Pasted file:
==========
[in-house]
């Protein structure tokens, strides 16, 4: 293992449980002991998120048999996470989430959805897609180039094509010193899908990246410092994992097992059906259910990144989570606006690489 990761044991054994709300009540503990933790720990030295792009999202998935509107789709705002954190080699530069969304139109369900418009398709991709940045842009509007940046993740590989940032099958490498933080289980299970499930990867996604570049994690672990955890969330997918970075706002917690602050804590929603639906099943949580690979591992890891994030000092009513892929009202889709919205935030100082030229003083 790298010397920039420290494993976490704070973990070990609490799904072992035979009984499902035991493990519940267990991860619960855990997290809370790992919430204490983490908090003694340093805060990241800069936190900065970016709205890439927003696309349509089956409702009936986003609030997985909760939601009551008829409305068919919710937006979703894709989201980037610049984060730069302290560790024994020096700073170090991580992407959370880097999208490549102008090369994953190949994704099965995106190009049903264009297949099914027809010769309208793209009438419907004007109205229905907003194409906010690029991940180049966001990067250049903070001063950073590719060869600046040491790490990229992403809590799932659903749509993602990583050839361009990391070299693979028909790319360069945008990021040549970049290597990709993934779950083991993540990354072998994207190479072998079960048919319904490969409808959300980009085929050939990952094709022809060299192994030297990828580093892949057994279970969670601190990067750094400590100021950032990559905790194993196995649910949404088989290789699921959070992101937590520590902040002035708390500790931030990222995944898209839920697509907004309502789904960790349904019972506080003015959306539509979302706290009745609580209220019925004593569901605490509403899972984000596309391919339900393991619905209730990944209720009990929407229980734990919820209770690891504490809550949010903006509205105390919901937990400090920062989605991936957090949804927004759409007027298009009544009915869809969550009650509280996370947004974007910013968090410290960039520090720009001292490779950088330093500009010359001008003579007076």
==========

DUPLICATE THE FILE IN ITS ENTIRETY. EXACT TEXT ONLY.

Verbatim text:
[in-house]
């Protein structure tokens, strides 16, 4: 293992449980002991998120048999996470989430959805897609180039094509010193899908990246410092994992097992059906259910990144989570606006690489 990761044991054994709300009540503990933790720990030295792009999202998935509107789709705002954190080699530069969304139109369900418009398709991709940045842009509007940046993740590989940032099958490498933080289980299970499930990867996604570049994690672990955890969330997918970075706002917690602050804590929603639906099943949580690979591992890891994030000092009513892929009202889709919205935030100082030229003083 790298010397920039420290494993976490704070973990070990609490799904072992035979009984499902035991493990519940267990991860619960855990997290809370790992919430204490983490908090003694340093805060990241800069936190900065970016709205890439927003696309349509089956409702009936986003609030997985909760939601009551008829409305068919919710937006979703894709989201980037610049984060730069302290560790024994020096700073170090991580992407959370880097999208490549102008090369994953190949994704099965995106190009049903264009297949099914027809010769309208793209009438419907004007109205229905907003194409906010690029991940180049966001990067250049903070001063950073590719060869600046040491790490990229992403809590799932659903749509993602990583050839361009990391070299693979028909790319360069945008990021040549970049290597990709993934779950083991993540990354072998994207190479072998079960048919319904490969409808959300980009085929050939990952094709022809060299192994030297990828580093892949057994279970969670601190990067750094400590100021950032990559905790194993196995649910949404088989290789699921959070992101937590520590902040002035708390500790931030990222995944898209839920697509907004309502789904960790349904019972506080003015959306539509979302706290009745609580209220019925004593569901605490509403899972984000596309391919339900393991619905209730990944209720009990929407229980734990919820209770690891504490809550949010903006509205105390919901937990400090920062989605991936957090949804927004759409007027298009009544009915869809969550009650509280996370947004974007910013968090410290960039520090720009001292490779950088330093500009010359001008003579007076």